Saturday, October 31, 2009


Parker, sitting in the same place for hours yesterday, looking at more raining coming down.
I eventually tried to entice him down to the yard by walking down the stairs and tossing a tennis ball for a game of fetch. He dashed off, grabbed the ball up, and ran right back up the steps to the porch. Ah well, I tried. (Later on I did take him for a longish walk in the rain.)
A skein of Misti Alpaca handpainted sock yarn. I like that you can see the little, fuzzy alpaca hairs sticking out of the skein. In real life, the yarn is more blue-green and less pumpkin-yellow.
I learned a lesson with this one: read the care instructions before purchase. I can't see myself handwashing socks, so this will either be a scarf or be an exchange for some Noro for the Brooklyn Tweed striped Noro scarf.
And my current bugaboo: a very simple cardigan, based on the Set-in Sleeve Cardigan from Ann Budd's Handy Book of Knitted Sweater Patterns. Still like the yarn: Cascade 220. Still like the color: a cordovan brown with touches of maroon and olive green. Still like the edging: black Cascade.
But somehow, even with this direct and clear a pattern, I've made mistakes. Yesterday, after realizing that the sleeve was too long and too wide, and when I should have put it away until I had a clearer mind, I accidentally ripped back the right front, thinking that it was the sleeve.
That was actually dilemma #1: how in heck can the sleeve be bigger than the front of the sweater? (This is the sleeve, by the way. You could fit two small children inside.)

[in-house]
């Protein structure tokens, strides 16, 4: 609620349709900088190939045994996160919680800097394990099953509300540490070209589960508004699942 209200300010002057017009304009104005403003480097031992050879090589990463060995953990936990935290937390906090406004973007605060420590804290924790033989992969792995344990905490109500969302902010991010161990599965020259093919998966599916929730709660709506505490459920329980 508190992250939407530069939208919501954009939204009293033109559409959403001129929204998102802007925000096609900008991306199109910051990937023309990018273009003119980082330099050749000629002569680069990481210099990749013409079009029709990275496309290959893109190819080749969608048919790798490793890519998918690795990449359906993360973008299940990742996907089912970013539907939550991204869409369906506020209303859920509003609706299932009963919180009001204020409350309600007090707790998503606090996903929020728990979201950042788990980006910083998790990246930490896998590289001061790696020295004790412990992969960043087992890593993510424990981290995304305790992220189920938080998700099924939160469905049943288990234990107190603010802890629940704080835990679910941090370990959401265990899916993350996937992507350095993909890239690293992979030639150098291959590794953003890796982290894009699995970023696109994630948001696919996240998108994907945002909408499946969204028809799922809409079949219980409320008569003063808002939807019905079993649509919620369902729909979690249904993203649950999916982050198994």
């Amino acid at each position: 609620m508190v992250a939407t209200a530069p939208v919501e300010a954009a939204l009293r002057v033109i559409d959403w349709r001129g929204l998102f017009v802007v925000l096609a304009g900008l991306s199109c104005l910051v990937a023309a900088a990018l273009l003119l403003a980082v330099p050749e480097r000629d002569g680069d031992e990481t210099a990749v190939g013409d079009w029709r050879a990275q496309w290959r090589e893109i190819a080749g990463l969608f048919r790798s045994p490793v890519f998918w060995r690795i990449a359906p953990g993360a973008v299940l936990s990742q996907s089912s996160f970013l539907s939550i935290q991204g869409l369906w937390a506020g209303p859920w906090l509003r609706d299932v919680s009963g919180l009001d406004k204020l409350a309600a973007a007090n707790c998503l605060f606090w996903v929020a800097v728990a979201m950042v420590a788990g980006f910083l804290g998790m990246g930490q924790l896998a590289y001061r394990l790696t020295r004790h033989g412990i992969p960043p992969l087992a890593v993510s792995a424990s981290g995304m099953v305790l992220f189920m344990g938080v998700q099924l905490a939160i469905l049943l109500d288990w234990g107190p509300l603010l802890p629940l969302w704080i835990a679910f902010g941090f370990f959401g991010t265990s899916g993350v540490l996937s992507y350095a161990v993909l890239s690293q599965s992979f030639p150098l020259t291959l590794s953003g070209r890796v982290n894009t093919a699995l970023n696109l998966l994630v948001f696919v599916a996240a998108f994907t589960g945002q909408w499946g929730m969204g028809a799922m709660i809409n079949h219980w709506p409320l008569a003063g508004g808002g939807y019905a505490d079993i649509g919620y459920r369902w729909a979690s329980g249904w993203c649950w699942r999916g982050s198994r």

I managed to find my way back to where I stopped and worked my way back up the right front while watching The Office. Then I compared the fronts to the pattern, and I think that I neglected to do about three more inches and some neckline decreases after finishing the armholes.

How can it be so hard for me to knit one, darn, simple sweater? Arggghhhh. I put it away for the night (okay, after googling how to knit two sleeves at the same time...and peeking at Ravelry, because if you're not knitting, you might as well be thinking or reading about knitting) and will look at pattern and sweater again today.

Tuesday, October 27, 2009

Telling the Truth

A photo of some canine friends on a beach in Chennai. Communication seems to be going smoothly, which leads me into today's post about all the complications of humans trying to communicate...
I'm always intrigued by the order of information in the Yoga Sutra-s. So I find if interesting that Patanjali, in the Yoga Sutra-s, places how we behave toward our fellow human beings ahead of one's personal behaviors in discussing ways to decrease suffering and improve our understanding - basically, how to be a better person.

It reminds me that this text keeps reminding us that the ultimate purpose of yoga is to improve our ability to navigate the world. Not so much perfecting what happens in class, or on the mat, but in our day-to-day interactions with family, friends, bosses, strangers on the street or in the cars next to us on the expressway.